The power of intention

The power of intention

The past seven months I’ve had the chance to learn more about pregnancy – first hand with a baby inside my belly and through scientific studies, books and conversations. And the more I learn, the more I’ve come to respect nature.

It is almost unbelievable how women all over the world are making human beings from almost nothing! Their bodies change drastically through the nine months of pregnancy in order to make space and provide essential building blocks for growing another living being. The process provides an eye opener of trusting yourself, your instinct and your intention.

Breech and vertex

As I was reading “Hypnobirthing” the other day, I came across a new study about turning babies inside the womb through hypnosis and intention making. Most babies are lying in a vertex position (head down) from week 37 until birth (around week 40). This is the best birth presentation with the least complications. Some babies, however, are in a breech position in the weeks before your due date. Many seek help for conversion from breech to vertex position, since most breech presentations resort to cesarean births.

The science

In the study, 200 women with a baby in breech position at week 37-40 were divided into a hypnosis group and a traditional control group. The hypnosis group received hypnosis with suggestions for general relaxation. Moreover, they were asked to visualize their babies easily turn and see the turn accomplished. The control group had no hypnotherapy, but were offered ECV (external cephalic version) – a procedure in which qualified health personell tries to manually turn the baby from the outside of the abdomen.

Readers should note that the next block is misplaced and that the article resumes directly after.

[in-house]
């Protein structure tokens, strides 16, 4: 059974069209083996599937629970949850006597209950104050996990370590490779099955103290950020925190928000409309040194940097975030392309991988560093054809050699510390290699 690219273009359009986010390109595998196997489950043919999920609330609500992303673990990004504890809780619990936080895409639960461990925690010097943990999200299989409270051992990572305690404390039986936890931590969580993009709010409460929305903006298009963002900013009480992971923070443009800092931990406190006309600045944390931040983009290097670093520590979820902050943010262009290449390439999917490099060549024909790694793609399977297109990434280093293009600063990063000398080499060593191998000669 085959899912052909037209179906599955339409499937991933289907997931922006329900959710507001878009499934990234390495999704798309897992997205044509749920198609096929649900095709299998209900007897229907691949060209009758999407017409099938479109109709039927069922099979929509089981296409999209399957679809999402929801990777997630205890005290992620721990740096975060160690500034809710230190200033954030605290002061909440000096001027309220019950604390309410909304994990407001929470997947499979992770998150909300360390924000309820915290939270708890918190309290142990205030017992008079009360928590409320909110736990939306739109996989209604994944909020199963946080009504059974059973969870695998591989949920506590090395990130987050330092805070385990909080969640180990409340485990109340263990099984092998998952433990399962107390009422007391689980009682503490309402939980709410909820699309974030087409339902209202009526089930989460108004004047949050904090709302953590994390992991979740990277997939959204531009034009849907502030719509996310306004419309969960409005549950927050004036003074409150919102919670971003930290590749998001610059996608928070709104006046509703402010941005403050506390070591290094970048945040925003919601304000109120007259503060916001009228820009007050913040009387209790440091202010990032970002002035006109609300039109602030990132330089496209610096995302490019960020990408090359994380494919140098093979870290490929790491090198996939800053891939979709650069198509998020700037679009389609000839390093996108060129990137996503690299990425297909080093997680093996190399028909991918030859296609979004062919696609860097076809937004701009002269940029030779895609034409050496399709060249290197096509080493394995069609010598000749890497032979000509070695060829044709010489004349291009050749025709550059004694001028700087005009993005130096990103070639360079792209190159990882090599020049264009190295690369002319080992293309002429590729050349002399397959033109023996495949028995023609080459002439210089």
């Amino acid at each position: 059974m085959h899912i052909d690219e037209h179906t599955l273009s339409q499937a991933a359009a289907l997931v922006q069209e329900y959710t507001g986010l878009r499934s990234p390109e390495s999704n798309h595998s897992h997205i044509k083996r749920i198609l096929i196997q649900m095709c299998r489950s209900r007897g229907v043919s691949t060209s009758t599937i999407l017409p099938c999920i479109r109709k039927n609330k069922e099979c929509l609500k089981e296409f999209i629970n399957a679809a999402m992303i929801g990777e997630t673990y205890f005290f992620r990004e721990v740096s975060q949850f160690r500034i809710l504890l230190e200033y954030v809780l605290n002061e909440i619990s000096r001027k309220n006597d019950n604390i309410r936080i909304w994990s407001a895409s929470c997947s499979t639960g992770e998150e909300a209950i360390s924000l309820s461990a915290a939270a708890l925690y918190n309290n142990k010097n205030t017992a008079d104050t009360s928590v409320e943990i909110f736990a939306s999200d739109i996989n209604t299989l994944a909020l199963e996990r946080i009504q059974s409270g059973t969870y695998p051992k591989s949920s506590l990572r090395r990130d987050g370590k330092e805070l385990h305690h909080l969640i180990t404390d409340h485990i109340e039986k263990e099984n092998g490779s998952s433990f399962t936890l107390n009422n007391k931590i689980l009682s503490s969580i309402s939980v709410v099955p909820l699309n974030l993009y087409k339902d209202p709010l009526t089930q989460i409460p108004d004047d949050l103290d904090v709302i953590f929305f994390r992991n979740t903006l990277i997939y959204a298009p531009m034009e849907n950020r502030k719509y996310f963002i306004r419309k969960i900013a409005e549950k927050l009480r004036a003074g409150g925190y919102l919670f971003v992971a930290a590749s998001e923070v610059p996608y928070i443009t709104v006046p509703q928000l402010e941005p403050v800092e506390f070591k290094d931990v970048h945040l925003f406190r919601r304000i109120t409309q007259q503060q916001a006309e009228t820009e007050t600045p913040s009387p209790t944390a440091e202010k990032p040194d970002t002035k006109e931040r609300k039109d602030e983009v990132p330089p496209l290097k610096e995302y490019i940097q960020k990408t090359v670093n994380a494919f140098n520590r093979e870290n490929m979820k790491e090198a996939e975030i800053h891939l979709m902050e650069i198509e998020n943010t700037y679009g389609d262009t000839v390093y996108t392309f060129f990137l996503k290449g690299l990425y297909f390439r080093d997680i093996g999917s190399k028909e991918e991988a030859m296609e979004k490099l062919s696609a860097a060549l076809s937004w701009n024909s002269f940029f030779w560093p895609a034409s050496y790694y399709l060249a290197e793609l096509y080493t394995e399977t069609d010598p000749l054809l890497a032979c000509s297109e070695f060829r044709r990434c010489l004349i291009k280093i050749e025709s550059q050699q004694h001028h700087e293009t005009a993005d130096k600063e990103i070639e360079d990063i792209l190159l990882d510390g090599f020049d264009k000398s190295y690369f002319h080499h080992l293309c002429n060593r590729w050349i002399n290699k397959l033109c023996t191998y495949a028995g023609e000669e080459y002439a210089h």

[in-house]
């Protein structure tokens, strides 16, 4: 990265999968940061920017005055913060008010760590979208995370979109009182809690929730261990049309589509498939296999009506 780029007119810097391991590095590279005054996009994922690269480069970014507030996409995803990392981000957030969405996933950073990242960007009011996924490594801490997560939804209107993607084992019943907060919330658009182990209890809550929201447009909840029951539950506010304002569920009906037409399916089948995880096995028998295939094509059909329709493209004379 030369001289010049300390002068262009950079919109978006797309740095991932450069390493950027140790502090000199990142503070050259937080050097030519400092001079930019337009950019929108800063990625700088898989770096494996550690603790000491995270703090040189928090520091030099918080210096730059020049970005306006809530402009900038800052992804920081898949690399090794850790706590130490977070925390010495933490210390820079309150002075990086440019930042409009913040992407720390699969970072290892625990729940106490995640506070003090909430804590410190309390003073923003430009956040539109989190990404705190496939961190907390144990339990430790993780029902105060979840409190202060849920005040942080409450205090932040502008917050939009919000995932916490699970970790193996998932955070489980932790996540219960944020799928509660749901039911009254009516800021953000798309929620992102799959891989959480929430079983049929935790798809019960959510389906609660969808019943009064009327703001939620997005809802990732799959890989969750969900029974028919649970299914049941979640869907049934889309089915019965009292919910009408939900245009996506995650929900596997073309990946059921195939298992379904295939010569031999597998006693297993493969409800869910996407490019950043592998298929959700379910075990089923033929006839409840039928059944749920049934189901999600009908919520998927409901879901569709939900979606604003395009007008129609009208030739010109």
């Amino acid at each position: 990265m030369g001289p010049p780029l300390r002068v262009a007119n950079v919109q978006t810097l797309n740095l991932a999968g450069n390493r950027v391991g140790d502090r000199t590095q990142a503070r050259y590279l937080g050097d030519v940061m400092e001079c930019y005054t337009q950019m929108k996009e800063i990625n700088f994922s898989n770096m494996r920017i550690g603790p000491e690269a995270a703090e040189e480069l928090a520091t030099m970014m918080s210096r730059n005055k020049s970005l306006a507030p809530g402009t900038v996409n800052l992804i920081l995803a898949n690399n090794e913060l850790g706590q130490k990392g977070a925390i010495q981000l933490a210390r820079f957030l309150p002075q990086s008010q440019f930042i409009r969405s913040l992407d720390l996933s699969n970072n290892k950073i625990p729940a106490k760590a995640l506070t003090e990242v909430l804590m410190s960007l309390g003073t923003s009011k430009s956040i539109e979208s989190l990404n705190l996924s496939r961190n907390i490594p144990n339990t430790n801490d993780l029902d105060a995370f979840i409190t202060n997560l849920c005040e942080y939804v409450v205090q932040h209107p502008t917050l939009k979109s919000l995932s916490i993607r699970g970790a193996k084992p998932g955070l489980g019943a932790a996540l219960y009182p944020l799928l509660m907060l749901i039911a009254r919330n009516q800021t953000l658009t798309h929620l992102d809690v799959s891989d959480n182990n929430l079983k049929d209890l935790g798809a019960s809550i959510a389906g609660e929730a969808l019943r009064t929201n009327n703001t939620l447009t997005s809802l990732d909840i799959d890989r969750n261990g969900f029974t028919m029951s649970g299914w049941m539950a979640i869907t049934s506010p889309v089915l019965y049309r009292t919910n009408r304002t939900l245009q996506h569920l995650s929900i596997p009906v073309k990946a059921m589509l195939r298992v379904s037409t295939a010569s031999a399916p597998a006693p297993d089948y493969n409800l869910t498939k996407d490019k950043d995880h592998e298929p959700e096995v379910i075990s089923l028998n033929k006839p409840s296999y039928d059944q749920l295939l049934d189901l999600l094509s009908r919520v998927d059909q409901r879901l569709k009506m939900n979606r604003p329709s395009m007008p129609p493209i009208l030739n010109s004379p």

How did it go? In the hypnosis-group 81 out of 100 babies turned spontaneously from breech to vertex position. In comparison, 46 babies had turned in the control group. Out of those, only 20 were spontaneous.

Those findings suggest that there is really something to setting an intention. Belief changes physical parameters!

Placebo and trust

We see this all the time in medical school. The teachers call it placebo. Studies have shown actual measurable effects from sugar pills similar to the physiological changes among groups taking effective medications. Blood pressure, heart rate and blood tests, for example, have been shown to improve due to placebo (Harvard Health).

But of course, placebo does not work on everyone.

“Understanding why certain people improve with placebo treatment and others do not is the “holy grail” of placebo research”. (Harvard Health)

Could it be the ability to trust nature?

The nocebo effect

Believing in the unknown makes you vulnerable. You put yourself at stake of being wrong, feeling disappointed, cheated and hurt. But ironically, the act of expecting a negative outcome is shown to actually bring about the very results that you initially feared. This is called nocebo.

For instance, if you tell a person that a certain medication has head ache as one of its side effects, he or she will be more likely to experience head ache, even if you give that person a sugar pill. This is, again, the power of intention. Only this time it has a negative outcome.

Setting an intention

The above illustrates that intention is a powerful tool, which can result in both positive and negative measurable effects. Trust may be key in taking the best out of belief, such as the hypnosis-study suggests. Remembering the greatness of nature can help building this trust in yourself, your instinct and your intention.